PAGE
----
"The only thing you can say is you have to learn from it," said Butler, who was an All-Star for the second straight season. "We know what we were capable of this season. Obviously, that didn't happen. It is what it is now. You can't pick just one area. It's not always on the floor as well. I think that's the majority of it. I think whenever we step out in between those lines, we have to be together, we have to compete start to finish. Do we have enough? Yeah, most definitely. I just think with the group of guys we have, we have enough talent. I just think everybody has to work hard and stay together throughout this whole thing and not get astray and worry about one self instead of the one team.

"If you don't play as hard as you're supposed to every night, it doesn't matter what kind of talent you have," Butler explained. "Everybody's got talent or you wouldn't be in this league. It's about the guys who compete every single night as hard as you can and do what you're supposed to do at both ends of the floor. A lot of this season, I feel like I could've done more. It's a learning curve for everybody, especially for myself. It's very humbling. You think you're good enough and think you can do this, something like this happens."

Hoiberg said it will be a period of reflection for himself as well.

"It's incredibly disappointing to find ourselves in this position," Hoiberg said. "Looking back on the season, a lot of things contributed to us being in the spot we're in, not taking advantage of a favorable schedule, not closing out games when we had great opportunities to do that. You look at the West Coast swing and we very easily could've been 5-2 and we ended up 2-5 because we didn't close things out. The first person I'm looking at in this whole situation is me. I have to be better. I have to get our guys to play more consistent basketball.

"I'm confident in my abilities, absolutely," Hoiberg said. "I've been in this league a long time. This is my 16th year in the NBA. Obviously, it's my first year as a coach. There are things looking back that I know I can do better and I know I will do better. It's a learning opportunity for all of us, for the guys who will be back in a Bulls uniform next year. We'll try to correct some things. It will be a big offseason for a lot of guys and we'll come back prepared.

"The biggest issue in my mind has been the overall inconsistent play that we've had," Hoiberg said. "I've got to do a better job getting our guys to develop a killer mentality to finish games off where we don't have the inconsistencies over the course of the game, the habits that need to be built. A lot of this summer will be watching the highs and lows of the season. Even after December where we finished 8-7 with a very favorable schedule, we started out very well in the month of January and got ourselves to 22-12. We went back to inconsistencies. That starts with me.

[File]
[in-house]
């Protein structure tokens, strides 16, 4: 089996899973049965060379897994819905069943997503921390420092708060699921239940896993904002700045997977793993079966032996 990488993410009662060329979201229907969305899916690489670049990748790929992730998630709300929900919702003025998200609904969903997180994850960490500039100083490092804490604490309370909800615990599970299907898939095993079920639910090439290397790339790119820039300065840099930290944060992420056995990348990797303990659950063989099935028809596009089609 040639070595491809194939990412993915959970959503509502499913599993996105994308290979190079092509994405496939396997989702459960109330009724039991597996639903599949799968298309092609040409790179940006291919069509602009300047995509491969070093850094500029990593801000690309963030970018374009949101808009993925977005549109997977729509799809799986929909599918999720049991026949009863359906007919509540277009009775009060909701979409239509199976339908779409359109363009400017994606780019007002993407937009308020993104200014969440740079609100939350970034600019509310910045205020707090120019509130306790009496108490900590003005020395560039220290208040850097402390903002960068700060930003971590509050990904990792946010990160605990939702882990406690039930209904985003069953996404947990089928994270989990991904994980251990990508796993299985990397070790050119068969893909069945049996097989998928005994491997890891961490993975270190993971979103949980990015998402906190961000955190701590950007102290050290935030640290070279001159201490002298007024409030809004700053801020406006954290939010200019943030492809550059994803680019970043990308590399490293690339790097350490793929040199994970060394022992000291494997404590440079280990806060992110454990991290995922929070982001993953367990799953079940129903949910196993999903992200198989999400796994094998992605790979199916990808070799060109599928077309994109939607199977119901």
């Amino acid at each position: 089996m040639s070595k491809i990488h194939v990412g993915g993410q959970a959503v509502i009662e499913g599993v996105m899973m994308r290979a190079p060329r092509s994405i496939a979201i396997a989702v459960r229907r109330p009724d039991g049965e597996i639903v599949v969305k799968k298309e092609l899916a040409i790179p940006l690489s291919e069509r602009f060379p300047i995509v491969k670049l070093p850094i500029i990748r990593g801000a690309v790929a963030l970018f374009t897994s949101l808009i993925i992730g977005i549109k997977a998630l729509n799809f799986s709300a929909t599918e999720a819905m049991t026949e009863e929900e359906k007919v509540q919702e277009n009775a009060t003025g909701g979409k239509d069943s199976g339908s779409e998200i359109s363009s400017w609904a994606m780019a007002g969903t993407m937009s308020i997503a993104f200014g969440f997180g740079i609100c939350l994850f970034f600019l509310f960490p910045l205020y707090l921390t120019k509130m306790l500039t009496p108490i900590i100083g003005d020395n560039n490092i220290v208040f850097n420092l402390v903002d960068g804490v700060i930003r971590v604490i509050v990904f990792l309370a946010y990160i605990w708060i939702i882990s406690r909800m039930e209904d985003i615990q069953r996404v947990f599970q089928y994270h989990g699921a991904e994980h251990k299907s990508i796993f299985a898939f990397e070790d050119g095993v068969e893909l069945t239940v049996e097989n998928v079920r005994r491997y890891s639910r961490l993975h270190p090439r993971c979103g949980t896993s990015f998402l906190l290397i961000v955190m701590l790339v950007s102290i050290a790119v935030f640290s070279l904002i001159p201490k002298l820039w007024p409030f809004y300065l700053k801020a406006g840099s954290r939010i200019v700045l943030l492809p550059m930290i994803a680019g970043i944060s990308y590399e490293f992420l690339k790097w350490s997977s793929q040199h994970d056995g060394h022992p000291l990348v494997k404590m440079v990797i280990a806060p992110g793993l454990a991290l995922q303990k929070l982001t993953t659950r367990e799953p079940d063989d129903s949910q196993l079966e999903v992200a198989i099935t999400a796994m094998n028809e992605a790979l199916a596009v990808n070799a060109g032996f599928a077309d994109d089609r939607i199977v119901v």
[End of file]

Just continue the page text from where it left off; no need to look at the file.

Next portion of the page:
"There's disappointment across the board, especially the guys that have been in the playoffs," said Hoiberg. "There's nothing worse. I was part of a situation in Minnesota where we lost in the Western Conference finals to the Lakers. We were a healthy Sam Cassell away from winning a championship. We went in with high expectations the next year and missed the playoffs. It's going to a painful offseason, for me, especially, because of the expectations that were there when I took over.

"I'm not sure people realize the full extent of Pau and how he's been playing through this knee injury," Hoiberg said. "Every game his knee blows up and you have to manage his swelling. We'll get an MRI on Pau tomorrow and see how he's doing. Our young guys hopefully will play with a lot of energy. We want to finish strong. We did integrate a lot of new players in the lineup. You look at Doug (McDermott) and E'Twaun and Tony (Snell) got opportunities. Tony will play some these last couple games. Justin Holiday coming over at the trade deadline and showing some pretty good things and then the two rookie bigs that showed a lot of flashes. The way I'm looking at it right now, I'm looking at the future. And some guys got valuable experience. We'll have some of our veteran core guys back and hopefully come into camp in a good place."